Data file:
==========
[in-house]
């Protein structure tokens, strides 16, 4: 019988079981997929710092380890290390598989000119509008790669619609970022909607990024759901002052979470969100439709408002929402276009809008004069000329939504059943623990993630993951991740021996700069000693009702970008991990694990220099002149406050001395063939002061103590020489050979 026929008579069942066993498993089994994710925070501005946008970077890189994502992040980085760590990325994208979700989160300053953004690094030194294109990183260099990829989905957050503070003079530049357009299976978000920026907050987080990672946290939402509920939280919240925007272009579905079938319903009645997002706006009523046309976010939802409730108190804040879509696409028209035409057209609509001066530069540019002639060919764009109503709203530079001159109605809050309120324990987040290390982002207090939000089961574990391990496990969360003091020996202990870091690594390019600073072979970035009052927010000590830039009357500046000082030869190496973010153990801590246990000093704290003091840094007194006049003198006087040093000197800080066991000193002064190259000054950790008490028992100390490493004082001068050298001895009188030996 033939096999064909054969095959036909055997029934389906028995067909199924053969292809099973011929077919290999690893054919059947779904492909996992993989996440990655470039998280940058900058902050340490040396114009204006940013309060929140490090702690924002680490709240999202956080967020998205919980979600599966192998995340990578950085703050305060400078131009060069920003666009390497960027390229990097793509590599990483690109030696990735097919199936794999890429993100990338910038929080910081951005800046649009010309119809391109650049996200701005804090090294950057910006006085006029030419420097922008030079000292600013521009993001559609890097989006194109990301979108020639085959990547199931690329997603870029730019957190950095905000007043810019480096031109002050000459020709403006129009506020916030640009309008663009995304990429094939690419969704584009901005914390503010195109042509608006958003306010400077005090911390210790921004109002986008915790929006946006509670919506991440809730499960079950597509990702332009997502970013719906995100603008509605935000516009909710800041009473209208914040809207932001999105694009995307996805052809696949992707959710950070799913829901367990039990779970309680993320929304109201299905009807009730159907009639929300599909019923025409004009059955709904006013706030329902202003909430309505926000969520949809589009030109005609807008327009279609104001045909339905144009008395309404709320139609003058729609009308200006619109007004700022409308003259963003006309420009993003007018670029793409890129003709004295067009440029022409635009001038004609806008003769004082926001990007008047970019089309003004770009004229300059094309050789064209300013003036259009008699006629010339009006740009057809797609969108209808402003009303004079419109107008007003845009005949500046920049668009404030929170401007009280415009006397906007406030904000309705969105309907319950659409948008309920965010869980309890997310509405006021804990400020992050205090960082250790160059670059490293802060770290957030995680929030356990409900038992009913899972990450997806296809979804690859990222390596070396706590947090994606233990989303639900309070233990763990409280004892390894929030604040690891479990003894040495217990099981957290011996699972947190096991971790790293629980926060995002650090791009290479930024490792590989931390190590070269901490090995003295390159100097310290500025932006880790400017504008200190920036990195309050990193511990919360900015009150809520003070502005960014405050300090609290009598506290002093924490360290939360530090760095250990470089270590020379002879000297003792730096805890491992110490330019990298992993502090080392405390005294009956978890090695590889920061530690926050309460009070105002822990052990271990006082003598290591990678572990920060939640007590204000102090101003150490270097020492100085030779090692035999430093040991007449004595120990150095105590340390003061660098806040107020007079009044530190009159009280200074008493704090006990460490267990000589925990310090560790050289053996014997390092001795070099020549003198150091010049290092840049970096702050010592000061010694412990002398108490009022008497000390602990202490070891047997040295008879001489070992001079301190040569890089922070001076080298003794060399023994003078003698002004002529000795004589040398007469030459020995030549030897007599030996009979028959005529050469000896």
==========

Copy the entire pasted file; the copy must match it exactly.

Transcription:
[in-house]
């Protein structure tokens, strides 16, 4: 019988079981997929710092380890290390598989000119509008790669619609970022909607990024759901002052979470969100439709408002929402276009809008004069000329939504059943623990993630993951991740021996700069000693009702970008991990694990220099002149406050001395063939002061103590020489050979 026929008579069942066993498993089994994710925070501005946008970077890189994502992040980085760590990325994208979700989160300053953004690094030194294109990183260099990829989905957050503070003079530049357009299976978000920026907050987080990672946290939402509920939280919240925007272009579905079938319903009645997002706006009523046309976010939802409730108190804040879509696409028209035409057209609509001066530069540019002639060919764009109503709203530079001159109605809050309120324990987040290390982002207090939000089961574990391990496990969360003091020996202990870091690594390019600073072979970035009052927010000590830039009357500046000082030869190496973010153990801590246990000093704290003091840094007194006049003198006087040093000197800080066991000193002064190259000054950790008490028992100390490493004082001068050298001895009188030996 033939096999064909054969095959036909055997029934389906028995067909199924053969292809099973011929077919290999690893054919059947779904492909996992993989996440990655470039998280940058900058902050340490040396114009204006940013309060929140490090702690924002680490709240999202956080967020998205919980979600599966192998995340990578950085703050305060400078131009060069920003666009390497960027390229990097793509590599990483690109030696990735097919199936794999890429993100990338910038929080910081951005800046649009010309119809391109650049996200701005804090090294950057910006006085006029030419420097922008030079000292600013521009993001559609890097989006194109990301979108020639085959990547199931690329997603870029730019957190950095905000007043810019480096031109002050000459020709403006129009506020916030640009309008663009995304990429094939690419969704584009901005914390503010195109042509608006958003306010400077005090911390210790921004109002986008915790929006946006509670919506991440809730499960079950597509990702332009997502970013719906995100603008509605935000516009909710800041009473209208914040809207932001999105694009995307996805052809696949992707959710950070799913829901367990039990779970309680993320929304109201299905009807009730159907009639929300599909019923025409004009059955709904006013706030329902202003909430309505926000969520949809589009030109005609807008327009279609104001045909339905144009008395309404709320139609003058729609009308200006619109007004700022409308003259963003006309420009993003007018670029793409890129003709004295067009440029022409635009001038004609806008003769004082926001990007008047970019089309003004770009004229300059094309050789064209300013003036259009008699006629010339009006740009057809797609969108209808402003009303004079419109107008007003845009005949500046920049668009404030929170401007009280415009006397906007406030904000309705969105309907319950659409948008309920965010869980309890997310509405006021804990400020992050205090960082250790160059670059490293802060770290957030995680929030356990409900038992009913899972990450997806296809979804690859990222390596070396706590947090994606233990989303639900309070233990763990409280004892390894929030604040690891479990003894040495217990099981957290011996699972947190096991971790790293629980926060995002650090791009290479930024490792590989931390190590070269901490090995003295390159100097310290500025932006880790400017504008200190920036990195309050990193511990919360900015009150809520003070502005960014405050300090609290009598506290002093924490360290939360530090760095250990470089270590020379002879000297003792730096805890491992110490330019990298992993502090080392405390005294009956978890090695590889920061530690926050309460009070105002822990052990271990006082003598290591990678572990920060939640007590204000102090101003150490270097020492100085030779090692035999430093040991007449004595120990150095105590340390003061660098806040107020007079009044530190009159009280200074008493704090006990460490267990000589925990310090560790050289053996014997390092001795070099020549003198150091010049290092840049970096702050010592000061010694412990002398108490009022008497000390602990202490070891047997040295008879001489070992001079301190040569890089922070001076080298003794060399023994003078003698002004002529000795004589040398007469030459020995030549030897007599030996009979028959005529050469000896």